But as of yesterday, the application is no longer available, and the website only displays the message copied above. In a notice and a blog post, Wordle developer Jonathan Feinberg says he’s been forced to take the service offline due to a trademark claim against his use of the word “wordle” and states that he’s looking for pro bono legal advice from IP lawyers to fend off the infringement claim.
Update: the free service seems to be back online now – meanwhile there’s some sort of Twitter campaign going on dubbed #savewordle
Any intellectual property lawyers out there who want to provide the developer with some free counsel? The tool is loved by many and it would suck for the service to have to be rebranded, considering the name awareness Wordle has built up over the years. There are similar tools out there, e.g. WordItOut, but they’re not as good as Wordle.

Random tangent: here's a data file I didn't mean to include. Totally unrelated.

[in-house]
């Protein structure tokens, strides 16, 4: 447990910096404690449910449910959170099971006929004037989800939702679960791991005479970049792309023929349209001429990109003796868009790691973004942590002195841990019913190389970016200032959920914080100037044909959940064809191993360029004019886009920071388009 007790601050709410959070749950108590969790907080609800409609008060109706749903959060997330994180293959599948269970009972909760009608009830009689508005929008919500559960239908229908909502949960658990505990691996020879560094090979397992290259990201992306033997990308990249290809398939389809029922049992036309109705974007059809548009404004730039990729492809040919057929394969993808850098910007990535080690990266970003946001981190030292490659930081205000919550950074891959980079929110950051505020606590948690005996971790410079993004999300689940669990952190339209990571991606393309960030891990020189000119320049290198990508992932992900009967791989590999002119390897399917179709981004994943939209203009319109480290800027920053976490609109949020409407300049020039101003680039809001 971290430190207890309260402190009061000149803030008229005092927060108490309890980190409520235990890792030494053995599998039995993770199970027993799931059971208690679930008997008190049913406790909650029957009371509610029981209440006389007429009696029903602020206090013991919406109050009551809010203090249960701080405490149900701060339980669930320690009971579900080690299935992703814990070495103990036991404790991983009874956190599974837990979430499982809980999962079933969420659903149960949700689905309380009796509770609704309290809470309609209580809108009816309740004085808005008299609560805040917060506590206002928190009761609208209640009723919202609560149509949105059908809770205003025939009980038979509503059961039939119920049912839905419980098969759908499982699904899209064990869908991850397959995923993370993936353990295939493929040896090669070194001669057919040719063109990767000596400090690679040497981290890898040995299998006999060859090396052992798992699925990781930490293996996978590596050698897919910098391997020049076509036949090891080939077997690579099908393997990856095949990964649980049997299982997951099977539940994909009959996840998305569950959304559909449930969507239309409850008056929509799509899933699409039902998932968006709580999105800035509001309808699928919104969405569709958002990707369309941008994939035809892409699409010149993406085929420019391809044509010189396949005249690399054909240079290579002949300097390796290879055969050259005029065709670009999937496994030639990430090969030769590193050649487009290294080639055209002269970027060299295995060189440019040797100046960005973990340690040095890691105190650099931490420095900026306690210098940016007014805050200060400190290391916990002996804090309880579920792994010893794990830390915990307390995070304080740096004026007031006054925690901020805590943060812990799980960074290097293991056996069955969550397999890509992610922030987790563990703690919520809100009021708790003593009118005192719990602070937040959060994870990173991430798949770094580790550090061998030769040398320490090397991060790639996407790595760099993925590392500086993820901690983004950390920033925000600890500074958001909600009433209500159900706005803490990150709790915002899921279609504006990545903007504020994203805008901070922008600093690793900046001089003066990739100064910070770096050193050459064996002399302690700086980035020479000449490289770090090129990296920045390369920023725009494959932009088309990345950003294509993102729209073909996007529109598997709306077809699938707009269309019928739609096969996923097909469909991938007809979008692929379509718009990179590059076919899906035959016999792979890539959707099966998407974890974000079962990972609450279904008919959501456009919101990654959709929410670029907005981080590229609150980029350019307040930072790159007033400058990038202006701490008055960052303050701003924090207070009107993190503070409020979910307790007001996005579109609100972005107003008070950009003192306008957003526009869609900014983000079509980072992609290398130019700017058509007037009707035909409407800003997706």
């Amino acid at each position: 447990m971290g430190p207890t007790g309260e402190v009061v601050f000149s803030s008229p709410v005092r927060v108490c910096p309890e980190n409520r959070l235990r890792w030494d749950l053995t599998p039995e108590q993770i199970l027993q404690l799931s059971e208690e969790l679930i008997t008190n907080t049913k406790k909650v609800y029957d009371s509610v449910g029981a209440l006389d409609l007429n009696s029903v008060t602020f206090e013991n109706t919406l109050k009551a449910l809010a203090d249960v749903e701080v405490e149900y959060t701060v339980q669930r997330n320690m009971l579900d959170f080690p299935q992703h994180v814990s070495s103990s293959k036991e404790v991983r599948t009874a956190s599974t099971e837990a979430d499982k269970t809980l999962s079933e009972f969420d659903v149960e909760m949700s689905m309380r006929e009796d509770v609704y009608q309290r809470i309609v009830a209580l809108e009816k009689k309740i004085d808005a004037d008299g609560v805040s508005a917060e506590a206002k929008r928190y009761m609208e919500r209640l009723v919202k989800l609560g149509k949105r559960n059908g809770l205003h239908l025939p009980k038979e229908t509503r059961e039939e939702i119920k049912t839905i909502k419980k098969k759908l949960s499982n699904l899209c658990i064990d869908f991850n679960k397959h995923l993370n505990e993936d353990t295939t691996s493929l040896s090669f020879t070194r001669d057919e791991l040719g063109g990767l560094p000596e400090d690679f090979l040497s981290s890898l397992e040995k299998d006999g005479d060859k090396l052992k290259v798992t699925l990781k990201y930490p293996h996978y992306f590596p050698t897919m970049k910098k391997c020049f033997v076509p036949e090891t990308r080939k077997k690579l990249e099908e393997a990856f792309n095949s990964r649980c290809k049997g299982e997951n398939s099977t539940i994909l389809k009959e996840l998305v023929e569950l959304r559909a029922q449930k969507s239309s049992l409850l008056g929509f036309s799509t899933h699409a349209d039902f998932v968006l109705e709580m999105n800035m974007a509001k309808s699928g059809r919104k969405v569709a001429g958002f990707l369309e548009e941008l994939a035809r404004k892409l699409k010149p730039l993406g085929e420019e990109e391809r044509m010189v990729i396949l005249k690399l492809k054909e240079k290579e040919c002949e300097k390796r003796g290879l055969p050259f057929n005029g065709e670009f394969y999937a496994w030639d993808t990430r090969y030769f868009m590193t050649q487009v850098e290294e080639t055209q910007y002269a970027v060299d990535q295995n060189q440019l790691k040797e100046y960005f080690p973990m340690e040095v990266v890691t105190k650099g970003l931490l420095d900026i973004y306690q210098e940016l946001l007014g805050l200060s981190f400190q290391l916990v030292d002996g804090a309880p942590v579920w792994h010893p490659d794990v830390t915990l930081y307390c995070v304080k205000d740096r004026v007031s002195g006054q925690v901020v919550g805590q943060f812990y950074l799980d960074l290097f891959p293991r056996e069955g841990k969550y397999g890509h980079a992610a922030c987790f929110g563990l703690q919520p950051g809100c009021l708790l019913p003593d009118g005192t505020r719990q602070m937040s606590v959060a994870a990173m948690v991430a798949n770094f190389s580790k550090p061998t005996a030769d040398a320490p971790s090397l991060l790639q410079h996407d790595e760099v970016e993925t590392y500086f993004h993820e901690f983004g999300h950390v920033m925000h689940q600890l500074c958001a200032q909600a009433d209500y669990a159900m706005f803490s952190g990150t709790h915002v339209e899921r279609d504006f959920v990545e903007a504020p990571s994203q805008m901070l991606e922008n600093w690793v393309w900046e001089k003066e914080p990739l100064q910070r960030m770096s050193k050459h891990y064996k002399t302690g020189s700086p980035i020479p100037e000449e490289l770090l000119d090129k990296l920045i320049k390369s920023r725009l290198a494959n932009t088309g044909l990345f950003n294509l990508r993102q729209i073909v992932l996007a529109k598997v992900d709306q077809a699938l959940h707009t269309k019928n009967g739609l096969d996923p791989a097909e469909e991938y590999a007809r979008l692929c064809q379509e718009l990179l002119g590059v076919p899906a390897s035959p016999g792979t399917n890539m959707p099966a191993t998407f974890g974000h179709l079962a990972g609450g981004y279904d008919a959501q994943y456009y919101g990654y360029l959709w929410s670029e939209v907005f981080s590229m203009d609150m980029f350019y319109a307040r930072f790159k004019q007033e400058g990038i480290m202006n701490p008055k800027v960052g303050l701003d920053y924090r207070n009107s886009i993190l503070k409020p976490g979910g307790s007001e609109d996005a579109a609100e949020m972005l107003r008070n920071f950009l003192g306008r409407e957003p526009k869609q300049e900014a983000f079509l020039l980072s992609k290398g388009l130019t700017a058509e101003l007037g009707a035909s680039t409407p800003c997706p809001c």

Cooked up by Jonathan Feinberg, Senior Software Engineer at IBM Research, Wordle lets you enter text or any URL with an RSS feed and turns the words into ‘wordles’, slick looking visualizations of the entered text. The more times a certain word is mentioned throughout a text, the bigger it’s displayed, sort of like tag clouds. The tool uses a variety of effects and fonts which you can ‘randomize’ simply by clicking a button. Wordle lets you print out visualizations,...